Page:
Elgato HD60 S+ Review: Capturing The Best Video Game Content Couldn’t Be Easier

Making Youtube content or streaming from a console is essentially impossible without a capture card. The broadcast features for streaming and recording on the PS4 are great for getting your feet wet, but streaming this way limits the personalization and customization of your stream. The Twitch app on Xbox provides a similar streaming experience, but again, you won’t be able to use overlays, scenes, notifications, or any of the tools that make a stream unique. If you would like to stream Switch or any other gaming console, you’re simply out of luck.

OBS is the gold standard studio software for streaming because of all the tools it has for making your stream your own. The rudimentary streaming options built into the Playstation 4 and Xbox One are nice for newcomers, but if you’re serious about making content, there’s no substitute for streaming from a PC using a capture card.

Elgato dominates the market when it comes to capture cards, and for good reason. The entire product line of Elgato captures cards are simple, easy to use devices that produce the highest quality image possible from a console. Whether Xbox, Playstation, Nintendo Switch, or even the SNES Classic, Elgato capture cards make it brain dead easy to get your streams up and running and your videos captured in exceptionally high quality.

The HD60 S+ is the newly upgraded model of the HD60 S and the capture device best suited for the vast majority of content creators. It offers 1080p60 capture, HDR10 (or high dynamic range), and true 4k60 passthrough, making it the best capture device for current and next-gen consoles.

Plug & Play (No, Really)

The HD60 S+ comes with a USB-C and an HDMI cable. The USB-C connects the capture card to your PC, while the HDMI connects the capture card to your display. Unplug your console’s HDMI from the display and connect it to the other end of the the HD60 S+ and that’s it, you’re done.

In OBS/Streamlabs, all you need to do is add a video source the same way you would add a webcam, select the Elgato game capture from the drop-down, and you’re ready to start streaming or recording. The integration with OBS is so seamless that it automatically will capture sound from your game as well.

I was initially in a little bit of disbelief not just at how simple it was, but how perfectly it worked. I started out using the HD60 S+ to stream the SNES Classic and from out-of-the-box to up-and-streaming took about 5 minutes. Next, I set up the capture card on my (docked) Switch to record some Super Smash Bros. Ultimate, a game where even a millisecond of latency can make the game unplayable. I experienced no noticeable latency whatsoever. The “True Passthrough” isn’t just a marketing term, it’s legit.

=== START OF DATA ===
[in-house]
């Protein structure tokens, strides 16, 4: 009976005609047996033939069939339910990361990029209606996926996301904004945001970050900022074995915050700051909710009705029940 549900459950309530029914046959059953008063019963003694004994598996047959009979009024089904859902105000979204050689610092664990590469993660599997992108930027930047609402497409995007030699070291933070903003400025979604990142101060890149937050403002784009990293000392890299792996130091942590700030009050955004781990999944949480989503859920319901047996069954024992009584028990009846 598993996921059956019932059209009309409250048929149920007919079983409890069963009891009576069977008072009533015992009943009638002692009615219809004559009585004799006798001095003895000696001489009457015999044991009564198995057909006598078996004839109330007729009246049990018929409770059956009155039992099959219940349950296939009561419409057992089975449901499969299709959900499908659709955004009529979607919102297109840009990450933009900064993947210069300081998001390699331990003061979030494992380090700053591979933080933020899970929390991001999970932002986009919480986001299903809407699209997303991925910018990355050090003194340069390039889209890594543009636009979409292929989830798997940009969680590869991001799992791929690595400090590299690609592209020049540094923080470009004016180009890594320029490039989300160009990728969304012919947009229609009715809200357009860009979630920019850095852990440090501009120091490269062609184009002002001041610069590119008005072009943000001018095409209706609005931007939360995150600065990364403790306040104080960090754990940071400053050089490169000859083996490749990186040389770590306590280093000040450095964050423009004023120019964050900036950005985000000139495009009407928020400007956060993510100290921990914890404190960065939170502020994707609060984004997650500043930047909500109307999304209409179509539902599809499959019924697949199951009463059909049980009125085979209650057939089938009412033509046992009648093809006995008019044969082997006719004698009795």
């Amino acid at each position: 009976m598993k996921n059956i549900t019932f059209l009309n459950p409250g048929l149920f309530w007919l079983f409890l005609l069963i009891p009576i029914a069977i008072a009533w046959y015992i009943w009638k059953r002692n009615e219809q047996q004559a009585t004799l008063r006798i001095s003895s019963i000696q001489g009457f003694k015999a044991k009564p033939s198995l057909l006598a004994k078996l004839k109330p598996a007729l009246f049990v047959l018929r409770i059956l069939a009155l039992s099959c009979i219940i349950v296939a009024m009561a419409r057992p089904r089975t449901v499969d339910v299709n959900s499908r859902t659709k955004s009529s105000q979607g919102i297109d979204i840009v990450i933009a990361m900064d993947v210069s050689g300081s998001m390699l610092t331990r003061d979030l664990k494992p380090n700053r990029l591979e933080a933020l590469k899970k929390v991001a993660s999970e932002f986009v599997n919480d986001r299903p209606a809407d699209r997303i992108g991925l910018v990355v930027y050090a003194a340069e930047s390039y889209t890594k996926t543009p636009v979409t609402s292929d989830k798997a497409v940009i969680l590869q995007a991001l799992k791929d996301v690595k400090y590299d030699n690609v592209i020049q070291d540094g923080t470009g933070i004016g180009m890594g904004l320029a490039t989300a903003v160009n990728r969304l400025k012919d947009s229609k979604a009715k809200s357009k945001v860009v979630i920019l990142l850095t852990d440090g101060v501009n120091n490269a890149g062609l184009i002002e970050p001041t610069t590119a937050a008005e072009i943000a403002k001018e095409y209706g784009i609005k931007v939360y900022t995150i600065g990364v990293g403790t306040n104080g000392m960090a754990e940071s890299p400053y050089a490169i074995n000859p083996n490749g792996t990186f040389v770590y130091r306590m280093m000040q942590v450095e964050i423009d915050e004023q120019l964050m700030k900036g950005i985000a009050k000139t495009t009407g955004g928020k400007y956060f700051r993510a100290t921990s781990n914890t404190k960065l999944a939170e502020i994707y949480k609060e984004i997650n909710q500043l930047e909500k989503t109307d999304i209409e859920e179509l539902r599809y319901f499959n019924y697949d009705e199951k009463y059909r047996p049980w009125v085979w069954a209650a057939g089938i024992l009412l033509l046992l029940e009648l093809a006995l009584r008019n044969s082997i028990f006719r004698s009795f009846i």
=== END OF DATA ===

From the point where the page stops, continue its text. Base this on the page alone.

HD 60 S+ Vs. HD 60 S

If you don’t have an Elgato capture card yet, the difference between the two versions is only about $20, so it shouldn’t be too hard to convince you of the value of the S+. If you’re already running the 60 S (or even the older HD 60) then you may want to consider replacing yours with the S+ for a couple of reasons: 4k60 passthrough and HDR10.

If you’ve got an Xbox One X or a PS4 Pro, you already know how incredible it is to game in 4k. Like 144hz refresh rate or flushable wet wipes; once you get a taste of the good life there’s no going back. When the next generation of consoles release late this year (barring the further escalation of the coronavirus) the gaming community at large will be exposed to the wonders of 4k gaming.

The HD 60 S+ is able to capture 1080p60 gameplay while providing 4k60 passthrough, meaning Xbox One X and PS4 Pro players can enjoy their games in full 4k while streaming or capturing in Full HD. The S+ is the capture device you’ll want to be using when the new consoles release so that you never have to sacrifice your resolution for your stream. It’s truly the best of both worlds.

The other feature that makes the S+ a worthy upgrade is the HDR10 passthrough and recording. Image quality isn’t just about resolution, after all. High Dynamic Range is a feature you’ll find on a lot of TVs, monitors, and cameras, and can be enabled on both the PS4 and Xbox One. HDR is all about the detail that can be seen in different lighting. With HDR enabled, players are able to see more detail in the darkest darks and lightest lights. It also enhances colors, making then more vivid and bright.

The HD 60 S+ is able to record the HDR10 format so long as it is enabled on the PS4 or Xbox One, and passthrough that setting to your display. Capturing the highest quality image while also enjoying it while you record is possible with the HD 60 S+ now and for the next generation of consoles.

Step Up Your Content

A lot of the creative aspects of content creation take a lot of practice, trial and error, and time to perfect. Capturing high-quality game footage is a baseline requirement of any Twitch stream or Youtube channel, and Elgato’s capture cards make it incredibly simple to do so you can focus on the content itself. the HD 60 S+ provides the best quality in a very simple package. If you want to make console gaming content, there’s no other device that compares.

An Elgato HD 60 S+ was provided to TheGamer for this review. You can learn more about Elgato’s capture cards on their website.

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